An eating disorder is an illness characterized by maladaptive eating patterns and disordered thoughts, feelings, and behaviors surrounding body weight and shape. It’s not easy to tell if you or someone you know has an eating disorder, but there are some common signs and characteristics that can clue you in. Here’s a look at some of the most common eating disorders and what they look like in people who have them, including anorexia nervosa, bulimia nervosa, binge eating disorder, and other categories that fall under EDNOS (eating disorder not otherwise specified).
1. Constantly Worrying About Calories and Nutrition
Are you crazy about weighing and measuring every morsel that passes your lips? Monitoring how many calories, fat grams, and carbs you consume is essential for healthy eating. However, if you obsess over such details to the degree that it’s hindering your life—or if friends or family members are worried about your dieting habits—it may be time to reassess your relationship with food. It can also help if you talk with professional eating disorder dietitians who can guide you through your fears and anxieties.
2. Not Feeling Full After a Meal
Feeling hungry after a meal is normal, but feeling hungry just 20 minutes after finishing a meal is a warning sign of an eating disorder. People who eat too little or too much may have eating disorders like anorexia nervosa or bulimia nervosa. Eating disorders can put you at risk for serious health complications and even death, so if you suspect that you have one, it’s crucial to get help from your eating disorder dietician as soon as possible.
Failure to feel full after eating enough food is a common symptom of anorexia and bulimia. The disorder can cause people to overeat or undereat to control their weight. It often begins in adolescence, although it can develop later in life. In addition to not feeling full after meals, people with anorexia tend to weigh themselves frequently and restrict calories significantly. They also might fear gaining weight and see themselves as overweight when underweight.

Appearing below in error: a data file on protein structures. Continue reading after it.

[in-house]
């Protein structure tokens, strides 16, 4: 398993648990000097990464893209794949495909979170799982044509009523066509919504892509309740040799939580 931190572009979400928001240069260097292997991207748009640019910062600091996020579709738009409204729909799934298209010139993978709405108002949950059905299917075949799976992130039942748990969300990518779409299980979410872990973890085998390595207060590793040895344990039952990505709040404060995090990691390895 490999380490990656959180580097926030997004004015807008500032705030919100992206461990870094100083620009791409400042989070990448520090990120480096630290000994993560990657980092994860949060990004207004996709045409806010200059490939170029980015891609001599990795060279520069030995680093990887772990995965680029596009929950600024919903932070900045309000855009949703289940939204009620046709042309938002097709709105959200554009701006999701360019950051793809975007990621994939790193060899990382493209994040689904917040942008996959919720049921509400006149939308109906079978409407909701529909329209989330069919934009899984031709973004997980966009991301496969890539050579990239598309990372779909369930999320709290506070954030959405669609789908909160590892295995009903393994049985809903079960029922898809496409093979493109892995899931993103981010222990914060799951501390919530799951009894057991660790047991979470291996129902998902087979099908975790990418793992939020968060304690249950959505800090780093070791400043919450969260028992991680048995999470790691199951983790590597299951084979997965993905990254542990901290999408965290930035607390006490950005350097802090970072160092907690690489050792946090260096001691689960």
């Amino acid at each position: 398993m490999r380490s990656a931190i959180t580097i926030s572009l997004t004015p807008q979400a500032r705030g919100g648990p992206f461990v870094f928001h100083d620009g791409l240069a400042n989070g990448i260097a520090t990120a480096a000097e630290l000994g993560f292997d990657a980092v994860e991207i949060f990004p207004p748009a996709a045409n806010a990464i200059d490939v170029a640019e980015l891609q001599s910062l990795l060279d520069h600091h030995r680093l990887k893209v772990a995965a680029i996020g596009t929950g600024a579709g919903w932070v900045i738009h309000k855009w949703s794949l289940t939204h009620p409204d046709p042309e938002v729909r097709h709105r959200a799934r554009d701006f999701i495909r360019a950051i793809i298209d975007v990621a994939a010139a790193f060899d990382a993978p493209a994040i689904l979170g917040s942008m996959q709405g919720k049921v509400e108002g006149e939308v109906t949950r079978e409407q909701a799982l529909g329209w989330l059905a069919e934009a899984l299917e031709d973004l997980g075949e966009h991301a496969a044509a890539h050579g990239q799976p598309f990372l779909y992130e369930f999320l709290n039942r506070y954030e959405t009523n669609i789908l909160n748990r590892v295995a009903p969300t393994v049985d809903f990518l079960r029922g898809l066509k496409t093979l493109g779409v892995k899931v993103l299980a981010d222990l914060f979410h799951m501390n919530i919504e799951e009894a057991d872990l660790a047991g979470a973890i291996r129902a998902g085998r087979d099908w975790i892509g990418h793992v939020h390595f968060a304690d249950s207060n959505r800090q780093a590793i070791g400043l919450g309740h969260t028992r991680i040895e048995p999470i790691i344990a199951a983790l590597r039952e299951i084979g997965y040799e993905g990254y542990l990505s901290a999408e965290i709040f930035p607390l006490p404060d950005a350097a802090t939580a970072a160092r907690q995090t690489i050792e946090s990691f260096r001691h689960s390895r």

3. Bingeing, Purging, or Starving yourself
These three signs of an eating disorder are generally most common with anorexia nervosa and bulimia. Bulimia is more commonly known as binge purge because people with bulimia tend to engage in both compulsive overeating and compulsively vomiting afterward. Bingeing can include eating all kinds of food, not just sugary or fatty foods. Bingeing/purging/starving can also occur when you exercise compulsively or excessively to diet to maintain a certain weight.
A professional should be able to help you determine whether you have an eating disorder. Treatment depends on what type of eating disorder you have and how severe it is, but it usually involves some combination of psychotherapy and nutritional counseling.
4. Obsessive Exercising
Obsessive eating is a hallmark of many eating disorders, but compulsive exercising is. People with anorexia nervosa or bulimia nervosa often over-exercise to burn off calories and control their weight. While it may seem counterintuitive for excessive exercise when trying to lose weight, many people do it to control their bodies and manage their food intake.
Excessive exercise can also signify that someone has a binge eating disorder, which causes individuals to eat large amounts of food in short periods and then try to get rid of any evidence. For example, if someone eats five cookies in one sitting and then goes for a run for two hours straight, they might have a binge eating disorder.
5. Rigid Adherence to Special Diets
Regarding eating disorders, rigid adherence to a specific diet indicates severely disordered behavior. For example, orthorexia Nervosa (fixation on righteous eating) occurs when someone believes that only eating pure or healthy foods will keep them healthy and protect them from ill-health. Obsession with healthy eating may lead to significant weight loss and nutritional deficiencies.
In some cases, people may also suffer from other psychological conditions. One may adhere to special diets due to obsession with their perceived flaws in appearance. However, a professional eating disorder dietician will help you understand what’s normal and what’s not. It’s essential to be aware of your eating habits to identify any red flags that might indicate a problem.
One way to tell if you have one of these conditions is if your daily life revolves around food. Food has become so vital that it’s changed your daily routine. You may make excuses for missing school or work because you’re sick from overeating or spending hours preparing meals every day. It could be a sign that you need help. Don’t be afraid to reach out and ask for assistance, as eating disorders are treatable conditions. Remember, eating disorder dieticians can help put your life back on track—and get rid of the unhealthy eating habits!